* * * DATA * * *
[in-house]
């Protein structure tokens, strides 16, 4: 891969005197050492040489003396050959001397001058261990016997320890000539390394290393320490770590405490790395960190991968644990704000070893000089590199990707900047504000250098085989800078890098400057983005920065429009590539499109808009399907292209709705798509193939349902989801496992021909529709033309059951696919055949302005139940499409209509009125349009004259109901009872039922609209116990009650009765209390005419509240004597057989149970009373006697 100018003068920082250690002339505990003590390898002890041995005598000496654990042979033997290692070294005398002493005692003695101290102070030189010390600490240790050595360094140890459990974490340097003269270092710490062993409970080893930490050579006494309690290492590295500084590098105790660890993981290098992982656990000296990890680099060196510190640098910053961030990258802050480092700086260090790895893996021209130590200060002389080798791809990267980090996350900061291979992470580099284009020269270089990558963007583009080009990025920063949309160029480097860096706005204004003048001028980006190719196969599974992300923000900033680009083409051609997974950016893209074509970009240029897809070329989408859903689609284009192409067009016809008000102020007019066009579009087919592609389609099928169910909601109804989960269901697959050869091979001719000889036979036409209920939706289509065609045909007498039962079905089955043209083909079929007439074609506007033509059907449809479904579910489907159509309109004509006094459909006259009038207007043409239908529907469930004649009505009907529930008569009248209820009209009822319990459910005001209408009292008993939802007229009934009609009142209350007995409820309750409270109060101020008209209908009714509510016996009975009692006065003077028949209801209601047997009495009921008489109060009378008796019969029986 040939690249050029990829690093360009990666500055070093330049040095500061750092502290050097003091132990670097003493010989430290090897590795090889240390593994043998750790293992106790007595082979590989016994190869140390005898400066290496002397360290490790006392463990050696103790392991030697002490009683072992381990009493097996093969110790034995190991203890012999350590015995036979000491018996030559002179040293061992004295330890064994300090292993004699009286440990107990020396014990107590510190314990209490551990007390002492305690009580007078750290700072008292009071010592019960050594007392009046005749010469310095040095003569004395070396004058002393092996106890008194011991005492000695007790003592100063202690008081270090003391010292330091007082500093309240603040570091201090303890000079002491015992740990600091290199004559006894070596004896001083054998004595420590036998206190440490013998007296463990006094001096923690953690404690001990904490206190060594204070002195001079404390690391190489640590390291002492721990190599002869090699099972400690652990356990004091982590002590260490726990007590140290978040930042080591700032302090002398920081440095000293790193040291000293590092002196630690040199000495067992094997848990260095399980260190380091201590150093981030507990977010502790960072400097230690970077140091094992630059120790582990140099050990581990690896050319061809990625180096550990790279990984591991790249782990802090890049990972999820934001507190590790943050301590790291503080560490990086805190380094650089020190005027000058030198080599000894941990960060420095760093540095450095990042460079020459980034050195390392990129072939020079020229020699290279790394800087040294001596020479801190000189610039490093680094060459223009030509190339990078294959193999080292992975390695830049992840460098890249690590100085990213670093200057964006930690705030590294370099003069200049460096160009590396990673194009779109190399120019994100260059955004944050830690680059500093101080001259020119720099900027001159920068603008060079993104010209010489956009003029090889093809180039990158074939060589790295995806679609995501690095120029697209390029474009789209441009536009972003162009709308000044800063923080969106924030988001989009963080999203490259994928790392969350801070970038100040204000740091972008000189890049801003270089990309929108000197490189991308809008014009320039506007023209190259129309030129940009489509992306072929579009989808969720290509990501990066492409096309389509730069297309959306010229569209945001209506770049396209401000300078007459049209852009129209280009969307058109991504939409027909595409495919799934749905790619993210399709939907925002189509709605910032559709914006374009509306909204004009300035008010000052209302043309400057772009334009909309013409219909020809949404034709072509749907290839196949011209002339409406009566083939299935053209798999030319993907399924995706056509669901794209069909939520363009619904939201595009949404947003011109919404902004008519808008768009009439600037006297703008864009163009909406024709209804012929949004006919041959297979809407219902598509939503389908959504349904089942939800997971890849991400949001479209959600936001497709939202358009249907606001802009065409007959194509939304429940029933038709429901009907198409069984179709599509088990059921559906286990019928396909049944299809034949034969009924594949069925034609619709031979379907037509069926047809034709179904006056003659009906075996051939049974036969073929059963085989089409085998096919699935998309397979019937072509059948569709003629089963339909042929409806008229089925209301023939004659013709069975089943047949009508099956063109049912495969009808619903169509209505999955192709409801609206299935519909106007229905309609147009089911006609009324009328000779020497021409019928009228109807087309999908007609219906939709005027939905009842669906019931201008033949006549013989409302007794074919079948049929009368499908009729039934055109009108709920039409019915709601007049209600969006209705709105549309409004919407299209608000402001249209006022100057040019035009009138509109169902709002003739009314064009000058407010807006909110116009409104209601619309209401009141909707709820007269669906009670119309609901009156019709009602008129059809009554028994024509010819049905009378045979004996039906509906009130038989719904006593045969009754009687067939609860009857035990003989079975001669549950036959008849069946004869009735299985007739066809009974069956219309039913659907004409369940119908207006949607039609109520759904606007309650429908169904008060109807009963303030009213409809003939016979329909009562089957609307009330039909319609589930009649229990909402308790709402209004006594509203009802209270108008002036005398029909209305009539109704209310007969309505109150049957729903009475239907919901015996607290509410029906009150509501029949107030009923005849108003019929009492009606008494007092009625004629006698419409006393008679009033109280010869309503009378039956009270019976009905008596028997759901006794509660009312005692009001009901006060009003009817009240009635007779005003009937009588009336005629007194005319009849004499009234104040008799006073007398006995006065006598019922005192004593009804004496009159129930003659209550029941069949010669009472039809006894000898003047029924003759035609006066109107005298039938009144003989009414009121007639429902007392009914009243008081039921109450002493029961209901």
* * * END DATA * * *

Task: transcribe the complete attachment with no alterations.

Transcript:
[in-house]
């Protein structure tokens, strides 16, 4: 891969005197050492040489003396050959001397001058261990016997320890000539390394290393320490770590405490790395960190991968644990704000070893000089590199990707900047504000250098085989800078890098400057983005920065429009590539499109808009399907292209709705798509193939349902989801496992021909529709033309059951696919055949302005139940499409209509009125349009004259109901009872039922609209116990009650009765209390005419509240004597057989149970009373006697 100018003068920082250690002339505990003590390898002890041995005598000496654990042979033997290692070294005398002493005692003695101290102070030189010390600490240790050595360094140890459990974490340097003269270092710490062993409970080893930490050579006494309690290492590295500084590098105790660890993981290098992982656990000296990890680099060196510190640098910053961030990258802050480092700086260090790895893996021209130590200060002389080798791809990267980090996350900061291979992470580099284009020269270089990558963007583009080009990025920063949309160029480097860096706005204004003048001028980006190719196969599974992300923000900033680009083409051609997974950016893209074509970009240029897809070329989408859903689609284009192409067009016809008000102020007019066009579009087919592609389609099928169910909601109804989960269901697959050869091979001719000889036979036409209920939706289509065609045909007498039962079905089955043209083909079929007439074609506007033509059907449809479904579910489907159509309109004509006094459909006259009038207007043409239908529907469930004649009505009907529930008569009248209820009209009822319990459910005001209408009292008993939802007229009934009609009142209350007995409820309750409270109060101020008209209908009714509510016996009975009692006065003077028949209801209601047997009495009921008489109060009378008796019969029986 040939690249050029990829690093360009990666500055070093330049040095500061750092502290050097003091132990670097003493010989430290090897590795090889240390593994043998750790293992106790007595082979590989016994190869140390005898400066290496002397360290490790006392463990050696103790392991030697002490009683072992381990009493097996093969110790034995190991203890012999350590015995036979000491018996030559002179040293061992004295330890064994300090292993004699009286440990107990020396014990107590510190314990209490551990007390002492305690009580007078750290700072008292009071010592019960050594007392009046005749010469310095040095003569004395070396004058002393092996106890008194011991005492000695007790003592100063202690008081270090003391010292330091007082500093309240603040570091201090303890000079002491015992740990600091290199004559006894070596004896001083054998004595420590036998206190440490013998007296463990006094001096923690953690404690001990904490206190060594204070002195001079404390690391190489640590390291002492721990190599002869090699099972400690652990356990004091982590002590260490726990007590140290978040930042080591700032302090002398920081440095000293790193040291000293590092002196630690040199000495067992094997848990260095399980260190380091201590150093981030507990977010502790960072400097230690970077140091094992630059120790582990140099050990581990690896050319061809990625180096550990790279990984591991790249782990802090890049990972999820934001507190590790943050301590790291503080560490990086805190380094650089020190005027000058030198080599000894941990960060420095760093540095450095990042460079020459980034050195390392990129072939020079020229020699290279790394800087040294001596020479801190000189610039490093680094060459223009030509190339990078294959193999080292992975390695830049992840460098890249690590100085990213670093200057964006930690705030590294370099003069200049460096160009590396990673194009779109190399120019994100260059955004944050830690680059500093101080001259020119720099900027001159920068603008060079993104010209010489956009003029090889093809180039990158074939060589790295995806679609995501690095120029697209390029474009789209441009536009972003162009709308000044800063923080969106924030988001989009963080999203490259994928790392969350801070970038100040204000740091972008000189890049801003270089990309929108000197490189991308809008014009320039506007023209190259129309030129940009489509992306072929579009989808969720290509990501990066492409096309389509730069297309959306010229569209945001209506770049396209401000300078007459049209852009129209280009969307058109991504939409027909595409495919799934749905790619993210399709939907925002189509709605910032559709914006374009509306909204004009300035008010000052209302043309400057772009334009909309013409219909020809949404034709072509749907290839196949011209002339409406009566083939299935053209798999030319993907399924995706056509669901794209069909939520363009619904939201595009949404947003011109919404902004008519808008768009009439600037006297703008864009163009909406024709209804012929949004006919041959297979809407219902598509939503389908959504349904089942939800997971890849991400949001479209959600936001497709939202358009249907606001802009065409007959194509939304429940029933038709429901009907198409069984179709599509088990059921559906286990019928396909049944299809034949034969009924594949069925034609619709031979379907037509069926047809034709179904006056003659009906075996051939049974036969073929059963085989089409085998096919699935998309397979019937072509059948569709003629089963339909042929409806008229089925209301023939004659013709069975089943047949009508099956063109049912495969009808619903169509209505999955192709409801609206299935519909106007229905309609147009089911006609009324009328000779020497021409019928009228109807087309999908007609219906939709005027939905009842669906019931201008033949006549013989409302007794074919079948049929009368499908009729039934055109009108709920039409019915709601007049209600969006209705709105549309409004919407299209608000402001249209006022100057040019035009009138509109169902709002003739009314064009000058407010807006909110116009409104209601619309209401009141909707709820007269669906009670119309609901009156019709009602008129059809009554028994024509010819049905009378045979004996039906509906009130038989719904006593045969009754009687067939609860009857035990003989079975001669549950036959008849069946004869009735299985007739066809009974069956219309039913659907004409369940119908207006949607039609109520759904606007309650429908169904008060109807009963303030009213409809003939016979329909009562089957609307009330039909319609589930009649229990909402308790709402209004006594509203009802209270108008002036005398029909209305009539109704209310007969309505109150049957729903009475239907919901015996607290509410029906009150509501029949107030009923005849108003019929009492009606008494007092009625004629006698419409006393008679009033109280010869309503009378039956009270019976009905008596028997759901006794509660009312005692009001009901006060009003009817009240009635007779005003009937009588009336005629007194005319009849004499009234104040008799006073007398006995006065006598019922005192004593009804004496009159129930003659209550029941069949010669009472039809006894000898003047029924003759035609006066109107005298039938009144003989009414009121007639429902007392009914009243008081039921109450002493029961209901």